Where have they all gone?

October 28, 2016 § 24 Comments

My friend Sue came into town a few weeks ago. She raced pro on the women’s Raleigh team from ’85 until ’88 or so. We pedaled around the peninsula and reminisced.

Mostly we wondered what had happened to everyone. As we ticked through the list it seemed like hardly anyone still rode, and out of hardly anyone, hardlyhardlyhardly anyone still raced or logged big miles.

“Big miles” meaning, you know, 200 miles a week or so.

People quit for all kinds of reasons.

  1. They get busy. Then they quit riding. Then they get really out of shape. Then they feel bad because they can’t go like they used to. The mountain seems too big to climb and they can’t stand the shame of being constantly shelled, or the shame of riding with a group they consider “beneath” them. There aren’t many Paul Foleys out there, former national elite champs who get off the bike, gain a hundred pounds, and then spend three solid years getting dropped in order to get fit again. Paul’s best line? “Weight is neither created or destroyed. It simply moves around the peloton.”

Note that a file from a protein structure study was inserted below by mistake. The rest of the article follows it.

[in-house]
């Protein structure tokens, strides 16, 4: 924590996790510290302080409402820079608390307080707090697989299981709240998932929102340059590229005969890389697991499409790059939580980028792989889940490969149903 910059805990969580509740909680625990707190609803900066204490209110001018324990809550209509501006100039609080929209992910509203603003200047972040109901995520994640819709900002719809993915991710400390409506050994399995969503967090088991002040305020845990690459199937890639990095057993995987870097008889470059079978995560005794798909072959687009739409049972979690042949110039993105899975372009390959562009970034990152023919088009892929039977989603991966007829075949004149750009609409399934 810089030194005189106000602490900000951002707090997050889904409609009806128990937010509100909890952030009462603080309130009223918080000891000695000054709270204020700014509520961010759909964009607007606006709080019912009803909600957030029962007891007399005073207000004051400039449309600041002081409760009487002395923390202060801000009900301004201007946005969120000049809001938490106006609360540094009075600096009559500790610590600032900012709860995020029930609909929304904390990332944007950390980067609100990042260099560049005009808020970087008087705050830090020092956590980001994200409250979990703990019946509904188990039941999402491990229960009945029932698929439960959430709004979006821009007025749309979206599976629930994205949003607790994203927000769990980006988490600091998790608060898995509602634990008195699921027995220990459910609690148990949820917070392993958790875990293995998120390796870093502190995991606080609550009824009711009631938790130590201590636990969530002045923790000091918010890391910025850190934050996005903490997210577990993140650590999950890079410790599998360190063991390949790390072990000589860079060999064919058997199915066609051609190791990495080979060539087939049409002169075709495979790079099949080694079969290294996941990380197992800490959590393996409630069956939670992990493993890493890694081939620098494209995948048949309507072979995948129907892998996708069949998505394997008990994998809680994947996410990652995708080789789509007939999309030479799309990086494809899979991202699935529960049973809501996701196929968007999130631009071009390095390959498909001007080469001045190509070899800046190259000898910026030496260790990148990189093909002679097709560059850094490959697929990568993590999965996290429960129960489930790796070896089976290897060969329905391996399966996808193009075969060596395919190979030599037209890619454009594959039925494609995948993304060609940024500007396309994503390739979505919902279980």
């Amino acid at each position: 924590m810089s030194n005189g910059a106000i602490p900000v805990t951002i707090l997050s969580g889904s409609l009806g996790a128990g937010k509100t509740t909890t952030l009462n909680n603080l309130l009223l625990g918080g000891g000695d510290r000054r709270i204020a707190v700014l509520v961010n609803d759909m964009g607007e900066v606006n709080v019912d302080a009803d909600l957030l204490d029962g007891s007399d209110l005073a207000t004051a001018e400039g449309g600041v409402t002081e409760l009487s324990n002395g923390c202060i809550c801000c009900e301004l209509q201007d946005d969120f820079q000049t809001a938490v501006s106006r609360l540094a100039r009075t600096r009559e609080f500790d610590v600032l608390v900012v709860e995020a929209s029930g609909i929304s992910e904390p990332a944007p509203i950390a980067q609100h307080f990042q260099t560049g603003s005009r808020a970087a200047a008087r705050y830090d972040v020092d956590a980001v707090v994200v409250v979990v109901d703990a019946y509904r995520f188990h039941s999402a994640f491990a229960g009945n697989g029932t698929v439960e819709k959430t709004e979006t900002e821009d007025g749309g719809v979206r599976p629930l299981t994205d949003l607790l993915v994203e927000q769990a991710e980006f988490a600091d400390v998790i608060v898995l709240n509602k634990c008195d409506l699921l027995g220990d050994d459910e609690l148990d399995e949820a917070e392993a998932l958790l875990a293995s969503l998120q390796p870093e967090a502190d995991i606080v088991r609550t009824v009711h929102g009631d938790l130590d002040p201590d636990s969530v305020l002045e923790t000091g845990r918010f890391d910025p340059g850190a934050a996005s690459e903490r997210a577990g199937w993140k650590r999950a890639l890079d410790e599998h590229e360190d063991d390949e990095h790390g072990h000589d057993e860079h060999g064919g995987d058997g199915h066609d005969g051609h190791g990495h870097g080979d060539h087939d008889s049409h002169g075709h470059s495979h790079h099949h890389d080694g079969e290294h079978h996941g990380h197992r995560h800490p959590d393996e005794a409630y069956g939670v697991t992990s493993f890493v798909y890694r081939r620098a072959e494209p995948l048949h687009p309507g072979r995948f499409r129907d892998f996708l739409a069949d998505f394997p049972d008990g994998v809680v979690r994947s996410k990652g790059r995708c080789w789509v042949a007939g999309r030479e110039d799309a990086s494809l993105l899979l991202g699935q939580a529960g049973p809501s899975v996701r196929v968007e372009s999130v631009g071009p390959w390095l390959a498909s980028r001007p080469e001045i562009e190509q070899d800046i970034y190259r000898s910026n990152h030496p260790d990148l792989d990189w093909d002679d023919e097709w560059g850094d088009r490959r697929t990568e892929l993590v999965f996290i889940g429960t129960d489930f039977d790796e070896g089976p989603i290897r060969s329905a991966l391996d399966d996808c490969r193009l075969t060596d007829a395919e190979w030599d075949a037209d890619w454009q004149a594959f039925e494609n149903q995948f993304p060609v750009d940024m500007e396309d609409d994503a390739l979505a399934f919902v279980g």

2. The big crash. They love cycling. They live cycling. It’s all bike, all the time. “Why didn’t I discover this sooner?” etc. Then they fall on their face and get badly fucked up. “Stupid sport. I quit.”
  3. Reeling in the years. They get old. Then real old. Then dead-old. Then they turn fifty and the saggy droops set in. “Is this all there is to life?” and “I’ve wasted decades riding my fucking bicycle when I could have been _________________. Pilates, here I come.”
  4. Fear of flying. People age and start counting their pennies, as in “How many pennies left in the piggybank of life?” Suddenly a bike seems dangerous. All those things you did without thinking, and with pure enjoyment, seem risky enticements trying to trick you into an early grave. “Better take up hiking or swimming or chess or photography or travel or painting or something else that I’ll never be worth a shit at and that has zero adrenaline buzz but hey at least I won’t fall on my head. Except in the shower.”
  5. Boredom. [This has never happened to a bicyclist, ever.]
  6. Kids.
  7. Inability to downgrade. People race hard and then find that when they quit racing it’s no fun, but if they keep racing it’s no fun because their chance of winning has gone from zero to 0 x 1,000,000.
  8. Arms race. Compulsive upgrading eventually shatters the family budget or the 4,000-sf mini-storage unit. Debt, depression, eviction, dissolution, and an e-Bay extravaganza result. “I’m into running now because all I can afford are these nice shoes. With no carbon.”
  9. Family envy. Chick is the only fit one in the family. Other family members badger her to quit because it’s “So dangerous,” i.e. “You make me look like a slob. Plus, I hate it when you’re happy.”
  10. Death. This is why I’m going to quit. Guaranteed.

END

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§ 24 Responses to Where have they all gone?